Improve Your School’s Educational Program
The Campus SaVE Act requires all universities and colleges to provide comprehensive sexual assault and dating violence prevention education for all students, staff, and faculty. Find out what department or official is developing the prevention education program and advocate for student involvement in the process. Work in coalition with other campus groups, student government, Greek Life, and professors to push for an hour-long in-person training with Q&A and encourage your administration to use successful prevention programs at UMD College Park and UC Berkeley as a model. Apply pressure with local and campus media buzz.
Host an Advocacy Day
Encourage students to visit administrators and your Title IX coordinator and advocate for policy changes related to violence against women at your school or thank them for supporting existing policies. This helps create awareness, grow student involvement, and foster a working relationship between activists and administrators. University of Mary Washington’s advocacy day also helped them identify decision makers and potential partners on campus. Your advocacy day should also be accompanied with an educational session on effective advocacy techniques.
Tell Survivors’ Stories
The Clothesline Project is a visual display where survivor-made shirts with messages representing particular experiences with violence are displayed publicly. To host one, have a shirt-making party and arrange for survivors who don’t want to decorate in-person to drop them off to you. Display the shirts on campus with counselors nearby to answer questions or assist survivors who are triggered.
Host a Demonstration
Plan a protest or demonstration at your college. Common events include SlutWalks, Take Back The Night, and Denim Day commemorations.
SlutWalk, an international movement against victim blaming that originated in Toronto in 2011 after a police officer said women should “avoid dressing like sluts” to protect themselves from sexual assault. Women dressed in provocative clothing and marched to the police station to make the point that no one asks for sexual assault.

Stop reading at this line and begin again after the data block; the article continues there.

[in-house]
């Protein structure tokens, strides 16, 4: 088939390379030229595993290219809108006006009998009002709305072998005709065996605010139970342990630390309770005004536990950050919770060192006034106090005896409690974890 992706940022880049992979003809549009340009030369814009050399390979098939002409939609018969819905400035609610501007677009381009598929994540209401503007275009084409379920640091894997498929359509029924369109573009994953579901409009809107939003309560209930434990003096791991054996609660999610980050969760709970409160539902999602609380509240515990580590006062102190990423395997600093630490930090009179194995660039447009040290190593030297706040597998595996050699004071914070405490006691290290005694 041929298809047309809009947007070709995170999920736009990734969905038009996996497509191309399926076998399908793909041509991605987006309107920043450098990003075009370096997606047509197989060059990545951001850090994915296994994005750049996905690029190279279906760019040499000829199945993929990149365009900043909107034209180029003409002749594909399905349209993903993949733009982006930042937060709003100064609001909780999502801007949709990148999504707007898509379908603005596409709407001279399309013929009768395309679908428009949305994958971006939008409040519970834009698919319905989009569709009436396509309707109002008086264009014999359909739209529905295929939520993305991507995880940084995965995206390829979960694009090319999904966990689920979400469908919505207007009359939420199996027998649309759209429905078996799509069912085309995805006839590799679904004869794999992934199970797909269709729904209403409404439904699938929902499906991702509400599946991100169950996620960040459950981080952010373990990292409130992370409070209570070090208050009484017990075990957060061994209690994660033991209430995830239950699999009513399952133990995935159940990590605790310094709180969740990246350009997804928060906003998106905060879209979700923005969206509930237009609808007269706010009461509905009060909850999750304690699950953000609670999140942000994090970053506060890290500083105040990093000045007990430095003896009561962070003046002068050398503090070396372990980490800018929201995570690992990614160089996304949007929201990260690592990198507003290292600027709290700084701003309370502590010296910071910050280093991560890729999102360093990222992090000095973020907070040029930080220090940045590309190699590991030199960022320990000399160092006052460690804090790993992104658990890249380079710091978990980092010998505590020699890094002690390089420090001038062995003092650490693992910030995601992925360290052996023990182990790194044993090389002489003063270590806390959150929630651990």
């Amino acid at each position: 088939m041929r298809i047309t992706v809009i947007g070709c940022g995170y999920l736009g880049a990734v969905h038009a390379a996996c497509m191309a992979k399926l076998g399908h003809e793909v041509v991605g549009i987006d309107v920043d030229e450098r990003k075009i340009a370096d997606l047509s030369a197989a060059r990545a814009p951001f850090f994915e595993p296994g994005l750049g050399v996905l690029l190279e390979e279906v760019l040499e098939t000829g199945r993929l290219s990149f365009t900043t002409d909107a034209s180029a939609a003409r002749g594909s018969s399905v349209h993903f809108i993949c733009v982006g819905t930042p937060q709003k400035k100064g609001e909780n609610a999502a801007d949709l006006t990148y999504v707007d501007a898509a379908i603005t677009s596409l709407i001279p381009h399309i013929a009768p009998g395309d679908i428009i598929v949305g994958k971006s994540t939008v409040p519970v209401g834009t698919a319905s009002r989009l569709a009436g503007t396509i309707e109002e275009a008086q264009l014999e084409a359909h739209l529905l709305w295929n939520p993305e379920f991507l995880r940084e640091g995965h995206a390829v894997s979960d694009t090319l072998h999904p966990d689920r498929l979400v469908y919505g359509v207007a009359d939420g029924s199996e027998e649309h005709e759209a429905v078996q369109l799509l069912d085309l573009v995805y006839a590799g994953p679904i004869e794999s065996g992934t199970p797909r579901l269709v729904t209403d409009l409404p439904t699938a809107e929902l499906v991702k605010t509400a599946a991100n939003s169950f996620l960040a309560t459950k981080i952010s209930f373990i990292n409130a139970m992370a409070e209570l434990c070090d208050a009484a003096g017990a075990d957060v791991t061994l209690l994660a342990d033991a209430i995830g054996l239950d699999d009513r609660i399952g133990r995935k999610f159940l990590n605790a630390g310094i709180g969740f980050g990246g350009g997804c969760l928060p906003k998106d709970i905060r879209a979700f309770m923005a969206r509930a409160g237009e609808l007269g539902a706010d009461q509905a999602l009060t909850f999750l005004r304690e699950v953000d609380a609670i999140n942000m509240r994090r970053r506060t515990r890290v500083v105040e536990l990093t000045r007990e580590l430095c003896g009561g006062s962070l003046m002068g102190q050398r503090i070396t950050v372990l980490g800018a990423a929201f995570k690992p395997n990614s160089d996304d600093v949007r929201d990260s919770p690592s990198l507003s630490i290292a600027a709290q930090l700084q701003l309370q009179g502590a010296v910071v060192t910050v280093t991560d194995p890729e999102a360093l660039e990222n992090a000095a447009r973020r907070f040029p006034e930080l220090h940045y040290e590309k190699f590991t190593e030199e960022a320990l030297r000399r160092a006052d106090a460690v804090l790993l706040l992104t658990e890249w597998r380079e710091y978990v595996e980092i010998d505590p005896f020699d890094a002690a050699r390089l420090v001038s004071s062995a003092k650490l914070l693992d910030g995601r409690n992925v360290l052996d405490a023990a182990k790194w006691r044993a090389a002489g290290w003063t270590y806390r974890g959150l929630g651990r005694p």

Take Back the Night is an event that raises awareness about sexual assault and domestic violence by inviting participants to rally around campus in great numbers – thus reclaiming the community as their own.
On Denim Day, people are encouraged to wear jeans to raise awareness. When a ruling by the Italian Supreme Court overturned a rape conviction because the survivor had worn tight jeans, women in the Parliament came to work the next day in jeans to show solidarity. Since then, Denim Day has grown into an international movement protesting against inaccurate and destructive attitudes about assault.
Here are some ways to get started planning a rally:
- Map out an accessible route covering your campus.
- Let campus security know about the event.
- Generate buzz with a Facebook event and event hashtag. Flier and chalk around campus. Alert campus media. Spread the word as best you can!
- Host a sign-making party a few days before the march so protesters can get to know each other.
- Invite campus officials who work on issues of sexual violence and give them a chance to inform protesters about the services they provide. Have them stay until the end in case anyone is triggered at the protest.
Show Solidarity with Survivors
The Handprint Project – in which students take a pledge not to commit or condone violence and place their handprint on a board – unites campuses in the fight to end sexual assault.
Create Your Own Media Campaign
Campus groups across the country have launched successful online campaigns to raise awareness:
- The “It Happens Here Project” is a website where Amherst College survivors anonymously submit their stories. Similar online projects exist at Harvard and Occidental.
- Project Unbreakable is a photo campaign of survivors holding signs quoting their attackers.
Conduct a “Know Your Campus Survey” to investigate safety provisions, sexual assault policies, and police response to violence against women on your campus. Publicize your most impressive and startling findings through letters to the editor, editorial, or an investigative article. Create visibility by chalking, flyering, or postering to further publicize results. When you launch the project, include a press release for media outlets that may want to cover it. Make sure to include your contact information and fast facts about sexual assault.